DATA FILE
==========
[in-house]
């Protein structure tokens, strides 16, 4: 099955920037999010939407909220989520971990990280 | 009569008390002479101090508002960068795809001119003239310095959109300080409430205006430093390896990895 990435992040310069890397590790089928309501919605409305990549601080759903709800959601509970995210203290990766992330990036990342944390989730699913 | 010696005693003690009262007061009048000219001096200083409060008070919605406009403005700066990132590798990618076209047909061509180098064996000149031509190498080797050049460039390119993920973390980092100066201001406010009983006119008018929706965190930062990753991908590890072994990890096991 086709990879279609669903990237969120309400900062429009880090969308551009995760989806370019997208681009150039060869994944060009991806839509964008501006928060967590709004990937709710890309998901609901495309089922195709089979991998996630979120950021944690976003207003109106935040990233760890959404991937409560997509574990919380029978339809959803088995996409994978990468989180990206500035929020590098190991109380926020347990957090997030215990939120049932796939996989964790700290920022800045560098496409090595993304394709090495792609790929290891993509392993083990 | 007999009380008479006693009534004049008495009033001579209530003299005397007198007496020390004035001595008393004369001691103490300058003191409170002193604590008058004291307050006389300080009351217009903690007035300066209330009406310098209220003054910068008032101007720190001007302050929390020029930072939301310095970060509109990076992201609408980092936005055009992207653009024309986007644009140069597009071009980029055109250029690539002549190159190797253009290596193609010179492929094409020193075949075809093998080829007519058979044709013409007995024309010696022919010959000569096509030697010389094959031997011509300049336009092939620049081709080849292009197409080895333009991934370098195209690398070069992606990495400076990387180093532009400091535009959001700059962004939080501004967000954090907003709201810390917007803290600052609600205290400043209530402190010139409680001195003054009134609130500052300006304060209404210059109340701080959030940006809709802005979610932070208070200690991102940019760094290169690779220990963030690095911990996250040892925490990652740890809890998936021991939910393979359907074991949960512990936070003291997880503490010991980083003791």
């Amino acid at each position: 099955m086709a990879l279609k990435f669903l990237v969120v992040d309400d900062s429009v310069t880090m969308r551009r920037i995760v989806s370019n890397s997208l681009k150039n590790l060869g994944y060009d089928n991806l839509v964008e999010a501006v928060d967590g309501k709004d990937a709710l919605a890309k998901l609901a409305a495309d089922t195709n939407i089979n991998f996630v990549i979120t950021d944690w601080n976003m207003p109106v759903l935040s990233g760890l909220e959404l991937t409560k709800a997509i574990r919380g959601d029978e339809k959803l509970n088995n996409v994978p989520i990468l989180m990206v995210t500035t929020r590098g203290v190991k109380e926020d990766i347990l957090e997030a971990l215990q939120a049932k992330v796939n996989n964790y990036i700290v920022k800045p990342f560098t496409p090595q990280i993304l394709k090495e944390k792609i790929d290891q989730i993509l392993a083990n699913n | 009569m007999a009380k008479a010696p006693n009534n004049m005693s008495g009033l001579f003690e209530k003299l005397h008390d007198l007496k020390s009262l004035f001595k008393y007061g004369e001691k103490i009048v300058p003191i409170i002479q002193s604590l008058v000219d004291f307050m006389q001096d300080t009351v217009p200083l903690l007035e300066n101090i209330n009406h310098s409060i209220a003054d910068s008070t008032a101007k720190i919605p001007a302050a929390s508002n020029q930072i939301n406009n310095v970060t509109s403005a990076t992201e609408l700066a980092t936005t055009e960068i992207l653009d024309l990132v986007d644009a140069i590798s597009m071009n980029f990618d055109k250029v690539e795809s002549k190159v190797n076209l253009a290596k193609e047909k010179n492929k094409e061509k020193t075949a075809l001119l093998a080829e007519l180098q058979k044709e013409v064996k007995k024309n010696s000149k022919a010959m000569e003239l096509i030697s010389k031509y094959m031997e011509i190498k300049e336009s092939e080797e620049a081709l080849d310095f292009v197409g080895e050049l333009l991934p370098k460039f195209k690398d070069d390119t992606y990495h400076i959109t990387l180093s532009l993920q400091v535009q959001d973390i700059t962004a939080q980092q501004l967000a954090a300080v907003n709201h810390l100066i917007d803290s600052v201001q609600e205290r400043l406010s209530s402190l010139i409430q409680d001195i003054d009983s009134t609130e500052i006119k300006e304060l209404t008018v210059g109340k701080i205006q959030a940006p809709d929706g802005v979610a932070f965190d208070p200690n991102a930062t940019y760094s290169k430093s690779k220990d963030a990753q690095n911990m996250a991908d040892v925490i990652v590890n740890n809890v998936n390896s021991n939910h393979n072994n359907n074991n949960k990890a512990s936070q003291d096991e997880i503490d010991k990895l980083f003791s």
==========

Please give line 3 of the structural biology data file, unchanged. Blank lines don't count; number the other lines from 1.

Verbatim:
């Amino acid at each position: 099955m086709a990879l279609k990435f669903l990237v969120v992040d309400d900062s429009v310069t880090m969308r551009r920037i995760v989806s370019n890397s997208l681009k150039n590790l060869g994944y060009d089928n991806l839509v964008e999010a501006v928060d967590g309501k709004d990937a709710l919605a890309k998901l609901a409305a495309d089922t195709n939407i089979n991998f996630v990549i979120t950021d944690w601080n976003m207003p109106v759903l935040s990233g760890l909220e959404l991937t409560k709800a997509i574990r919380g959601d029978e339809k959803l509970n088995n996409v994978p989520i990468l989180m990206v995210t500035t929020r590098g203290v190991k109380e926020d990766i347990l957090e997030a971990l215990q939120a049932k992330v796939n996989n964790y990036i700290v920022k800045p990342f560098t496409p090595q990280i993304l394709k090495e944390k792609i790929d290891q989730i993509l392993a083990n699913n | 009569m007999a009380k008479a010696p006693n009534n004049m005693s008495g009033l001579f003690e209530k003299l005397h008390d007198l007496k020390s009262l004035f001595k008393y007061g004369e001691k103490i009048v300058p003191i409170i002479q002193s604590l008058v000219d004291f307050m006389q001096d300080t009351v217009p200083l903690l007035e300066n101090i209330n009406h310098s409060i209220a003054d910068s008070t008032a101007k720190i919605p001007a302050a929390s508002n020029q930072i939301n406009n310095v970060t509109s403005a990076t992201e609408l700066a980092t936005t055009e960068i992207l653009d024309l990132v986007d644009a140069i590798s597009m071009n980029f990618d055109k250029v690539e795809s002549k190159v190797n076209l253009a290596k193609e047909k010179n492929k094409e061509k020193t075949a075809l001119l093998a080829e007519l180098q058979k044709e013409v064996k007995k024309n010696s000149k022919a010959m000569e003239l096509i030697s010389k031509y094959m031997e011509i190498k300049e336009s092939e080797e620049a081709l080849d310095f292009v197409g080895e050049l333009l991934p370098k460039f195209k690398d070069d390119t992606y990495h400076i959109t990387l180093s532009l993920q400091v535009q959001d973390i700059t962004a939080q980092q501004l967000a954090a300080v907003n709201h810390l100066i917007d803290s600052v201001q609600e205290r400043l406010s209530s402190l010139i409430q409680d001195i003054d009983s009134t609130e500052i006119k300006e304060l209404t008018v210059g109340k701080i205006q959030a940006p809709d929706g802005v979610a932070f965190d208070p200690n991102a930062t940019y760094s290169k430093s690779k220990d963030a990753q690095n911990m996250a991908d040892v925490i990652v590890n740890n809890v998936n390896s021991n939910h393979n072994n359907n074991n949960k990890a512990s936070q003291d096991e997880i503490d010991k990895l980083f003791s």